In a likely sign of things to come from a number of companies this results reporting season, Ford Motor Co on Friday said it was taking a pre-tax charge of $800 million for its Venezuelabusiness. It blamed Venezuelan exchange control regulations that have restricted the ability of its operations in the country to pay dividends and obligations in U.S. dollars. Ford also said that it was unable to maintain normal production in Venezuela with the availability of vehicle parts constrained.
Also on Friday, diaper and tissue maker Kimberly-Clark Corp said it took a fourth-quarter charge of $462 million for its Venezuelan business. That was after it concluded that the appropriate rate at which it should be measuring its bolivar-denominated monetary assets should be a Venezuelan government floating exchange rate – currently at around 50 bolivars to the dollar – rather than a fixed official rate of 6.3 to the dollar that it had previously been using. Kimberly-Clark blamed increased uncertainty and lack of liquidity in Venezuela for the move. (…)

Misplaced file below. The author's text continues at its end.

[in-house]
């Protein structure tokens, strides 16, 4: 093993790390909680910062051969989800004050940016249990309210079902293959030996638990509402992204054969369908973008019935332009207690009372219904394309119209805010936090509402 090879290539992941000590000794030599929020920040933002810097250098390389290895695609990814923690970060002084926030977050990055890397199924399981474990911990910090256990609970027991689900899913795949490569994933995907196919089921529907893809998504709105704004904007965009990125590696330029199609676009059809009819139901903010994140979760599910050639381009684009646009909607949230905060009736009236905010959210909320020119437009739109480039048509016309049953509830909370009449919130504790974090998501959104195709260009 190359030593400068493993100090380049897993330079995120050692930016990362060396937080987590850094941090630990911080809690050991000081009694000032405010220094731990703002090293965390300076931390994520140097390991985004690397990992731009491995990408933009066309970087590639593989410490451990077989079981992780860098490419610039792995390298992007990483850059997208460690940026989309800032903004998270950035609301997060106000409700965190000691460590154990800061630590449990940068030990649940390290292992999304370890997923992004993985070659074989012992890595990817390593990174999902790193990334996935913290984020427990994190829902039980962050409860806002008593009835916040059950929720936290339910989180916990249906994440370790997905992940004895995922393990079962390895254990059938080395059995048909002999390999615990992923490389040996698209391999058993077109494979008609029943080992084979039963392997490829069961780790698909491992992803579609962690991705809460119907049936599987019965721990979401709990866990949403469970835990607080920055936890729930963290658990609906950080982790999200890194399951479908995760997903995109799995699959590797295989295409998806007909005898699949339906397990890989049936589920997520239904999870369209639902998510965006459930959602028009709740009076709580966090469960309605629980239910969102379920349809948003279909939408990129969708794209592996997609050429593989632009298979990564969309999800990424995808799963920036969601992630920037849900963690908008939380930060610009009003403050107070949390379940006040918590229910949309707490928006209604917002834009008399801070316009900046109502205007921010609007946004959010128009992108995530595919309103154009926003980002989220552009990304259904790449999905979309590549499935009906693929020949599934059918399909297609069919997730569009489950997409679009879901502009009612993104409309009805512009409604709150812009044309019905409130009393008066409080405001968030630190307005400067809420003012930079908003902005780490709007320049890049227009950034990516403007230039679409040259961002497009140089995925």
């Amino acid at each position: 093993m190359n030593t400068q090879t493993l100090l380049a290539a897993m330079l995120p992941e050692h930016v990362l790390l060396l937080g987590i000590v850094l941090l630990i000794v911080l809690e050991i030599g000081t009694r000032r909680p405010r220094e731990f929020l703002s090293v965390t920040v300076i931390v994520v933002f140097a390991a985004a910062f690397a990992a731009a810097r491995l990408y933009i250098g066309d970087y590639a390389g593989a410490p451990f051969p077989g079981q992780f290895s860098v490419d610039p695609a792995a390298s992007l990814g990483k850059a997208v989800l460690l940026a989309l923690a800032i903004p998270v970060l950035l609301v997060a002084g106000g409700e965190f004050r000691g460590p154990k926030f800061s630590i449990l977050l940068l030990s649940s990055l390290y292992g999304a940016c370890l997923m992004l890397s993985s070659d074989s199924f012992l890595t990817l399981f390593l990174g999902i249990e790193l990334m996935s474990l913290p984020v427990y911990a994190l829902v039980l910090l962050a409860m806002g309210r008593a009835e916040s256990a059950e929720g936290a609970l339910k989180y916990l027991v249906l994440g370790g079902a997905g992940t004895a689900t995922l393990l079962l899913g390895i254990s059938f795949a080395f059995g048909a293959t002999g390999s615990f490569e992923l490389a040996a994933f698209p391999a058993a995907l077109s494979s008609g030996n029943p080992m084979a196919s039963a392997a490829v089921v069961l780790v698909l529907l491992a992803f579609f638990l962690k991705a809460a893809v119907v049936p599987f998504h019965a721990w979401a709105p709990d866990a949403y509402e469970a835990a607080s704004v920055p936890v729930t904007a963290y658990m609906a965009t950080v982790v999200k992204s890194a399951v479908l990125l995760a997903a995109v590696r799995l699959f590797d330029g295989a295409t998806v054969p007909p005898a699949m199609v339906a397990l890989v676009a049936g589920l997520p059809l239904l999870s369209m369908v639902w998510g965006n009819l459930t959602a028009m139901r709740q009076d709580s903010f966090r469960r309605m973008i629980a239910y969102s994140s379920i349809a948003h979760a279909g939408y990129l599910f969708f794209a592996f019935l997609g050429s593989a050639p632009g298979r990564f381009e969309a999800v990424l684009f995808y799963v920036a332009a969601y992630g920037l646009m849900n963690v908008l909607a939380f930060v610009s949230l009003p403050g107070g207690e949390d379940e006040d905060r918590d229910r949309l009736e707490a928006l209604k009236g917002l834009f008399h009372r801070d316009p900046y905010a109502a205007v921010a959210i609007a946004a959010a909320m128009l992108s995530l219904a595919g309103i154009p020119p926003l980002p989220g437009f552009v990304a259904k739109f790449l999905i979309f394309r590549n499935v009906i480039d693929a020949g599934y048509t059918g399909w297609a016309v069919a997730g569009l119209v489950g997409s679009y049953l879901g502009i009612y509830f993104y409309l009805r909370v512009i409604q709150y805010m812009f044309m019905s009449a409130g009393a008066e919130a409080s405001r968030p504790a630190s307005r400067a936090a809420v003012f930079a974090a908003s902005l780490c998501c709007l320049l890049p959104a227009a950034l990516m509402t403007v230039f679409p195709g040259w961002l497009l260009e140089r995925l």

Venezuela President Nicolas Maduro said on Wednesday he was shaking up the complex currency controls in the socialist-run country, where dollars are sold on the black market for about 184 bolivars to the U.S. dollar instead of the country’s three-tiered exchange rate system that has ranged from the 6.3 official rate to two other rates, currently at about 12 and the one at around 50.
Those latter two tiers of the system would be merged, he said, though it is not immediately known at what rate that would happen. Maduro also announced that another new rate would be introduced into the system to offer dollars via private brokers to vie with the black market rate.